Sunday, February 24, 2013

The electric gasper.

The photo above shows Erith Blockbusters, which I took yesterday; closure is iminent, along with most of the rest of the chain. Morrison’s have bought a number of Blockbuster shops, as they think that this will be a cheap way for them to expand into the convenience store market. Morrison’s have an eleven percent share of the UK supermarket business in the UK, but in London and the South East, they currently only have a six percent market share. Buy purchasing ex Blockbuster sites, they aim to expand their portfolio a relatively small cash outlay. Suffice to say that the Erith Blockbuster store is somewhat unlikely to get such a rescue, sited as it is, directly opposite the Erith Morrison’s store, separated by nothing other than the car park. I have not heard if any other retailer has expressed an interest in the site, but I am keeping my ear to the ground. Another shop is about to close in Erith Riverside Shopping Centre, the long established family run business Warmlake Sports, which was one of the few shops to carry over from the old Erith Town Centre before the rebuild and refurbishment some years ago. More on the old town centre later. “The death of the high street”, which has been predicted by a number of publications, including the Economist, really seems to be happening. Walking down Bexleyheath Broadway last week, I found that around 25% of all shops were either closing down, or already empty. It was not just the well known recent failures such as Peacocks and HMV, but family run Kimberley hifi and even outdoor specialist Milletts has gone to the wall. Things are looking more grim for the retail sector than I have ever seen before. Not only are people spending less, but their spending habits are changing; people tend to do a lot more shopping around by using price comparison websites and other web based searches. Quite often the shopper will then end up buying online. I don’t see how the traditional high street business model can continue in its’ present form without some serious changes.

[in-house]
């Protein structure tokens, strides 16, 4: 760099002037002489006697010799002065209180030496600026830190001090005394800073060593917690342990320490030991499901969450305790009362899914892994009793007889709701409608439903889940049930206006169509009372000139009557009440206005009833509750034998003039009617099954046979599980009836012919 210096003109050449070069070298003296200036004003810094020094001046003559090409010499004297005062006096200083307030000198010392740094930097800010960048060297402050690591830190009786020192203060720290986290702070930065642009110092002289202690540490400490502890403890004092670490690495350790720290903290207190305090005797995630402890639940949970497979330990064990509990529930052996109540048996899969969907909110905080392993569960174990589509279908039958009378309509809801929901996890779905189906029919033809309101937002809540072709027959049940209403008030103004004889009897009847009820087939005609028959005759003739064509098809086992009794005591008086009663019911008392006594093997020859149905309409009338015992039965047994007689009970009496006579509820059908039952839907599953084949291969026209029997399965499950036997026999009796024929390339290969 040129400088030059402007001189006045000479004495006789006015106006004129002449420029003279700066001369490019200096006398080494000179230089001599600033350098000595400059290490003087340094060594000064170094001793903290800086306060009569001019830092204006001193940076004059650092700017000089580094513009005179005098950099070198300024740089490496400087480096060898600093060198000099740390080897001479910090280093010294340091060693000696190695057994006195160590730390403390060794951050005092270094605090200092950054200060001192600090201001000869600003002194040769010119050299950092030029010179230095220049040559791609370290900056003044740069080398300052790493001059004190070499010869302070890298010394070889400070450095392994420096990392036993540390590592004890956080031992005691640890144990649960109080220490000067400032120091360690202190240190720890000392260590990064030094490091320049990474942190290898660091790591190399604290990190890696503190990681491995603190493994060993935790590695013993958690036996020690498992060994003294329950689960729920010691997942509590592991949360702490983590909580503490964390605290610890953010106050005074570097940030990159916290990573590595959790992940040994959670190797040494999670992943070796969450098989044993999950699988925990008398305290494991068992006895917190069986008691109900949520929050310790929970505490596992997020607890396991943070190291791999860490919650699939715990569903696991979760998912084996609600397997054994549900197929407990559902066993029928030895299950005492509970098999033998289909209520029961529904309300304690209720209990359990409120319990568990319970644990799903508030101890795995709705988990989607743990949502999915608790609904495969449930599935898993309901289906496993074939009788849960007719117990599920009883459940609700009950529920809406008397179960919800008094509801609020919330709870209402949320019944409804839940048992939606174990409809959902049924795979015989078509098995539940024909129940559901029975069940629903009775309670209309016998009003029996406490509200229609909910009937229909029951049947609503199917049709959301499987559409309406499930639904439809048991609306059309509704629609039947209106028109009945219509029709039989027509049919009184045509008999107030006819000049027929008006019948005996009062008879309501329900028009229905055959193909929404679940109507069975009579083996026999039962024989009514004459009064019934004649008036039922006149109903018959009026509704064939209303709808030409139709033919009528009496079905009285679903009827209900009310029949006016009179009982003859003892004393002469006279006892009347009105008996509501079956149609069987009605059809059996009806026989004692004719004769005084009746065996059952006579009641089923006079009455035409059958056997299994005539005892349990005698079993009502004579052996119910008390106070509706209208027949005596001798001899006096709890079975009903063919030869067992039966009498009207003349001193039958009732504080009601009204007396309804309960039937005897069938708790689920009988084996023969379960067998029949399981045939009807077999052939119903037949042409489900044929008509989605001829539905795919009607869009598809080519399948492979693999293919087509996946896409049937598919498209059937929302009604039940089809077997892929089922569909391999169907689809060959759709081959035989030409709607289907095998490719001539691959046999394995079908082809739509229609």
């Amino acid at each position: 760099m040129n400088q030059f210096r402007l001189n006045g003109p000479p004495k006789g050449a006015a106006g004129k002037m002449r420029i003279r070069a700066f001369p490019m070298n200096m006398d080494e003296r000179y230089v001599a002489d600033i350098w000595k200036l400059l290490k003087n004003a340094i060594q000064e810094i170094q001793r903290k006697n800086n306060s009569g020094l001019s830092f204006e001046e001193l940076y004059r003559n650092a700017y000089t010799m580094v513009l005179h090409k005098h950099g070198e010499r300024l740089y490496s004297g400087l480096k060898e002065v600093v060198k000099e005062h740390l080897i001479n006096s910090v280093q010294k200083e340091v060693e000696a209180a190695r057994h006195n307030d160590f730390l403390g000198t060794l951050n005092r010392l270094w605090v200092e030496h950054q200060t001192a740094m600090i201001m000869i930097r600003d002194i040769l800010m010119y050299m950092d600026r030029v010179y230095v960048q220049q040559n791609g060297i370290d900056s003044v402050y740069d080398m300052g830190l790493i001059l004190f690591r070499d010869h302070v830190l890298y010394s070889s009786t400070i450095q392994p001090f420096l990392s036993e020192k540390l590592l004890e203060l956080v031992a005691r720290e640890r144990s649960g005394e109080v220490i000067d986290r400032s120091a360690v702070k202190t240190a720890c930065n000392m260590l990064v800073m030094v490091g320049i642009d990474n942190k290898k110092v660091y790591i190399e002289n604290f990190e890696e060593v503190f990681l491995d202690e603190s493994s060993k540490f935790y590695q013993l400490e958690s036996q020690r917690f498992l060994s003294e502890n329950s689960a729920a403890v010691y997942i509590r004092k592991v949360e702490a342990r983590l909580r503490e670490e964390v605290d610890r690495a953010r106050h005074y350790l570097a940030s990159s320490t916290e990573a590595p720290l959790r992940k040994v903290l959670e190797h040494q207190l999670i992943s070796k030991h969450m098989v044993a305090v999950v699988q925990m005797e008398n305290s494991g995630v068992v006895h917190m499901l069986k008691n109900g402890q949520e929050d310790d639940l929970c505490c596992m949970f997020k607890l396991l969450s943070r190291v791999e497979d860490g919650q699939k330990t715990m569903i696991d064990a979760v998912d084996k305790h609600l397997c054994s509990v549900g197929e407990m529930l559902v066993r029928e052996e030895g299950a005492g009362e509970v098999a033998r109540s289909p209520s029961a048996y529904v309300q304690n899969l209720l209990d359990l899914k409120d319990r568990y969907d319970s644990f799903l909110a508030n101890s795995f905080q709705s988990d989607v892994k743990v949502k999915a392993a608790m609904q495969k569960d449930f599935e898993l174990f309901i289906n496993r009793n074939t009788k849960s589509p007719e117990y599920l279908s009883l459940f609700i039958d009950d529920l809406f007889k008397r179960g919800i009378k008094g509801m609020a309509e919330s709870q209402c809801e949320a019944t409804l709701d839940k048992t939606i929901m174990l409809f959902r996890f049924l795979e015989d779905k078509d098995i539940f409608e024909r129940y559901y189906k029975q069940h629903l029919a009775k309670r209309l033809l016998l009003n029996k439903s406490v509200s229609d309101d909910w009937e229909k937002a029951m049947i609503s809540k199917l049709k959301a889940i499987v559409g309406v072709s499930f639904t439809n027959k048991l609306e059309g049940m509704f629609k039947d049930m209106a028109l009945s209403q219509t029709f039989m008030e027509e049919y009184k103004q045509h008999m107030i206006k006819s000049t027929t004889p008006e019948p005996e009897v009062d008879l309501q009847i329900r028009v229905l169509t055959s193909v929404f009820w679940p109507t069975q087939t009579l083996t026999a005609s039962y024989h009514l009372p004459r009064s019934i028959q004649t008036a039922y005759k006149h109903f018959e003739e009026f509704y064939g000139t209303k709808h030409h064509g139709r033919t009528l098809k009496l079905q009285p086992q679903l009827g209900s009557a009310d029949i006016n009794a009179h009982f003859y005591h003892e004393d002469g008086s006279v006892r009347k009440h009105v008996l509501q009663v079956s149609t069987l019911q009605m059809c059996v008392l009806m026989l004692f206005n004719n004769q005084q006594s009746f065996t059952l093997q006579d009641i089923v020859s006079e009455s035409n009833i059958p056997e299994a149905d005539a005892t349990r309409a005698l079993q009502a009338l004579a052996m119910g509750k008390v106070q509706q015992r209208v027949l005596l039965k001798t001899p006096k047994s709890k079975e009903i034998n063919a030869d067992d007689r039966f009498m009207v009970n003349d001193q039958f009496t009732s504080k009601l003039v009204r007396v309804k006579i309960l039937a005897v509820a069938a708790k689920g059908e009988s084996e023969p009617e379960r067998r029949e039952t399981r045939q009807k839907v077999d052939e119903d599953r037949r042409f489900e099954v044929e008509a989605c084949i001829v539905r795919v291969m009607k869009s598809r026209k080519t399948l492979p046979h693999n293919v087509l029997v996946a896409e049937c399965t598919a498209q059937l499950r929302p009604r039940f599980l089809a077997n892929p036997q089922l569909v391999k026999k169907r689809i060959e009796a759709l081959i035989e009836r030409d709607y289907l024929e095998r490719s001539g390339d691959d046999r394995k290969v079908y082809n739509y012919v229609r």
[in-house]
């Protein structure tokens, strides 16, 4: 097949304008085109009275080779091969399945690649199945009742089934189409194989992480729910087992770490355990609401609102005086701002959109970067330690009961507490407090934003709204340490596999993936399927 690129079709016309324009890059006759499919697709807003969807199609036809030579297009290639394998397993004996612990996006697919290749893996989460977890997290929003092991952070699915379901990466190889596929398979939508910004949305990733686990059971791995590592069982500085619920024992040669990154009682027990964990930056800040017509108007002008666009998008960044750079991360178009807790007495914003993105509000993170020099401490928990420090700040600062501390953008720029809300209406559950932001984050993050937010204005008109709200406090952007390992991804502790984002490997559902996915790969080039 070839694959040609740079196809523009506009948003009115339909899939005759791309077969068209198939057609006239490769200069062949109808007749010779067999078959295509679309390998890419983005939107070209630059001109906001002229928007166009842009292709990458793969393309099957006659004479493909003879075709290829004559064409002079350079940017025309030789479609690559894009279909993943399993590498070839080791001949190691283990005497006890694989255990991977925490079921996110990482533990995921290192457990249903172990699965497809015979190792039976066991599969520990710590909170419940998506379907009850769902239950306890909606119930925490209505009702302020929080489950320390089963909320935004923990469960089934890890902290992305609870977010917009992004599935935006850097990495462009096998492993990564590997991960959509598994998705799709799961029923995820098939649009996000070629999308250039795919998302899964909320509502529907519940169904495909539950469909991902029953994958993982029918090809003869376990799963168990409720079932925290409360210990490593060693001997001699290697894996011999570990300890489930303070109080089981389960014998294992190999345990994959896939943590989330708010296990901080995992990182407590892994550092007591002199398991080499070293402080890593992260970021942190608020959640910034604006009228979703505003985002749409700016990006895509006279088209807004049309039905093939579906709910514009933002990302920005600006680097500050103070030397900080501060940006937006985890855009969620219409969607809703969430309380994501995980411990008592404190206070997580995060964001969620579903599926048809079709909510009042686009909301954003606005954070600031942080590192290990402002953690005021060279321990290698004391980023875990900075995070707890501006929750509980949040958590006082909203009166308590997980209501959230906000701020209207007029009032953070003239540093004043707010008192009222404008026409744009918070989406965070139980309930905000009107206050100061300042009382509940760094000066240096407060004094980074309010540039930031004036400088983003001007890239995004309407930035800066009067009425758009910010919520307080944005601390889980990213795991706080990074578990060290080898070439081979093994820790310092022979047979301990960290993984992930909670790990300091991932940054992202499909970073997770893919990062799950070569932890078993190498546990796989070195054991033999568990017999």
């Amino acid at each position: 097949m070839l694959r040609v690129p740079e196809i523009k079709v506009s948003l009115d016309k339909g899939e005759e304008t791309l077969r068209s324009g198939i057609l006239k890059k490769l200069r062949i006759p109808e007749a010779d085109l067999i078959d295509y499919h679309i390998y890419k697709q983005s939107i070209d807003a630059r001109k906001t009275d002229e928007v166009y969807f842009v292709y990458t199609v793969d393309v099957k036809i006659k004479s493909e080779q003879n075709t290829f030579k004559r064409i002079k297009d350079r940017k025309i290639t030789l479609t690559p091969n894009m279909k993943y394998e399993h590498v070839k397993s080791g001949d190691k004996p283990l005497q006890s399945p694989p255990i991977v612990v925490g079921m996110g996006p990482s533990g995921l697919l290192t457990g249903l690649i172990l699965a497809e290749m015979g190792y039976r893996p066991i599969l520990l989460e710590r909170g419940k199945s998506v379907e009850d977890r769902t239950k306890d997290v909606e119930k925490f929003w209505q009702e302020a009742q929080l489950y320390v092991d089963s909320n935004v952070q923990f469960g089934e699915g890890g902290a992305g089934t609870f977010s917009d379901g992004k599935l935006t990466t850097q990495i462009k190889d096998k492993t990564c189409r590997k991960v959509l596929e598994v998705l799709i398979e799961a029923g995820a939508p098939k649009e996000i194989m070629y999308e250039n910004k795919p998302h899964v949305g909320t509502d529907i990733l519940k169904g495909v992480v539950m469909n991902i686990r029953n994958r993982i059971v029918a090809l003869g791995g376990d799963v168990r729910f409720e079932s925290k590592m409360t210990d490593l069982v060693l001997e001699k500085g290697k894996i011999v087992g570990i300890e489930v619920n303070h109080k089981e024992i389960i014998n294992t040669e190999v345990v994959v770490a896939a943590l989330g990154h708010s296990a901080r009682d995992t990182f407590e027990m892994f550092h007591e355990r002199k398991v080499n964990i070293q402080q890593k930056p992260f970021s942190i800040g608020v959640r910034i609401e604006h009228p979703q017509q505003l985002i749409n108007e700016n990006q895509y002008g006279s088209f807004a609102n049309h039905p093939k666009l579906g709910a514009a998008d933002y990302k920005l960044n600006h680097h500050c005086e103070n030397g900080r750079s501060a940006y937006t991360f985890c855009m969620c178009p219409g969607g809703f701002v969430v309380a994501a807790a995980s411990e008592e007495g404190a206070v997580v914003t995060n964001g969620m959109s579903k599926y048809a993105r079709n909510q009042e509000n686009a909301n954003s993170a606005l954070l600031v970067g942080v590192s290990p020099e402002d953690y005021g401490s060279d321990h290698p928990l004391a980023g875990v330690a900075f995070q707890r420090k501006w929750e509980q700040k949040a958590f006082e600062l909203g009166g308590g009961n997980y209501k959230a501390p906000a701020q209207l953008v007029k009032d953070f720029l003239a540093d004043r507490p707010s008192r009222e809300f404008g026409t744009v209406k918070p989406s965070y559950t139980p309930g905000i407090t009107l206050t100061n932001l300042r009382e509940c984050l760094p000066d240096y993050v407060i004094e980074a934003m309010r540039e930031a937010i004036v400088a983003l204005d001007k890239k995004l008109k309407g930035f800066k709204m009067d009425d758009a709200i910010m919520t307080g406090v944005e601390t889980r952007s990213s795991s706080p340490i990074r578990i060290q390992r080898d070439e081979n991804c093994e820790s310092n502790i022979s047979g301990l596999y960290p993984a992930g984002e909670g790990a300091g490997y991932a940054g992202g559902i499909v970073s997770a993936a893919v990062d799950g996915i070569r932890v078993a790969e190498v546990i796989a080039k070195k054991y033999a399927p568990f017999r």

Regular readers will be more than aware that I have been very keen on Bexley Council’s participation in the national “Scores on the Doors” food hygiene scheme, which is aimed at any outlet offering food to the public. Last week reader Brian submitted his review of the Ark Christian book shop and cafe. The place was graded as a 2 out of 5 stars when it was inspected in August last year. Brian’s very complimentary review of the place makes me think that the standards must have improved markedly since the inspection; I am trying to discover how frequently the Environmental Health inspectors check each food outlet, and if it is possible for an improving outlet to request a re – visit and new scoring. One place which only got inspected in mid January this year is the excellent Robin Hood and Little John in Lion Road, Bexleyheath (see the photo above). It is no surprise to me that this paragon of well kept real ale and proper home cooked food scored the maximum five stars out of five for excellent levels of food hygiene. I would have expected nothing less. The Robin Hood and Little John is most definitely not a gastro pub – they serve proper food, in substantial portions at a very reasonable price (click here for their menu as a PDF), which can be washed down by six regular real ales and usually a couple of guest ales, as well as a couple of craft ciders. I understand that they also sell lager, though I am not quite sure why. They have won the Bexley CAMRABest pub in Bexley” every single year that they have been eligible to enter; in fact Bexley CAMRA had to change the entry rules to allow other pubs to stand a chance; in reality the competition is about what local pub will come second – first place is a no brainer. I would strongly recommend you try this gem of a hostelry, it is without doubt the best pub in the area by a mile.

I think a lot of rubbish has been written by the Daily Mail and the Express recently; they have been publishing articles stating that millions of Bulgarian and Romanian immigrants will be arriving in Britain just as soon as the temporary migration ban expires. I don't know why they think this will be the case. How will they get here? - We've already eaten all of their transportation!